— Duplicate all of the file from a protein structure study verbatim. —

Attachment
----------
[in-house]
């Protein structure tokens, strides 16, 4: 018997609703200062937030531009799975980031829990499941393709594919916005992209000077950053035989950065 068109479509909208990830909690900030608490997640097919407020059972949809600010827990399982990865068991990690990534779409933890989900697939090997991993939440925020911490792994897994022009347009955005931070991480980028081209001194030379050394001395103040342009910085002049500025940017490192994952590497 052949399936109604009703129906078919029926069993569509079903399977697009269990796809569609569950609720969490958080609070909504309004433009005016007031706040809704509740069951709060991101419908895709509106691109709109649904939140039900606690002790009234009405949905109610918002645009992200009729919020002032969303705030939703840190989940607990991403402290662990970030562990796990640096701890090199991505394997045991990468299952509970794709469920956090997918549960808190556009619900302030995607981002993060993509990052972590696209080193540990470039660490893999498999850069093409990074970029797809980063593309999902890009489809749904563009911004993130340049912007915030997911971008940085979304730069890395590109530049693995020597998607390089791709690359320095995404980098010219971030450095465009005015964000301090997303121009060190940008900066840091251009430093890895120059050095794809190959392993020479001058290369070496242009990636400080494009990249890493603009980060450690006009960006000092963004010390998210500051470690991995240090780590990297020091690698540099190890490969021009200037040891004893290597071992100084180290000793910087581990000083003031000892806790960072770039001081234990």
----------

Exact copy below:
[in-house]
């Protein structure tokens, strides 16, 4: 018997609703200062937030531009799975980031829990499941393709594919916005992209000077950053035989950065 068109479509909208990830909690900030608490997640097919407020059972949809600010827990399982990865068991990690990534779409933890989900697939090997991993939440925020911490792994897994022009347009955005931070991480980028081209001194030379050394001395103040342009910085002049500025940017490192994952590497 052949399936109604009703129906078919029926069993569509079903399977697009269990796809569609569950609720969490958080609070909504309004433009005016007031706040809704509740069951709060991101419908895709509106691109709109649904939140039900606690002790009234009405949905109610918002645009992200009729919020002032969303705030939703840190989940607990991403402290662990970030562990796990640096701890090199991505394997045991990468299952509970794709469920956090997918549960808190556009619900302030995607981002993060993509990052972590696209080193540990470039660490893999498999850069093409990074970029797809980063593309999902890009489809749904563009911004993130340049912007915030997911971008940085979304730069890395590109530049693995020597998607390089791709690359320095995404980098010219971030450095465009005015964000301090997303121009060190940008900066840091251009430093890895120059050095794809190959392993020479001058290369070496242009990636400080494009990249890493603009980060450690006009960006000092963004010390998210500051470690991995240090780590990297020091690698540099190890490969021009200037040891004893290597071992100084180290000793910087581990000083003031000892806790960072770039001081234990």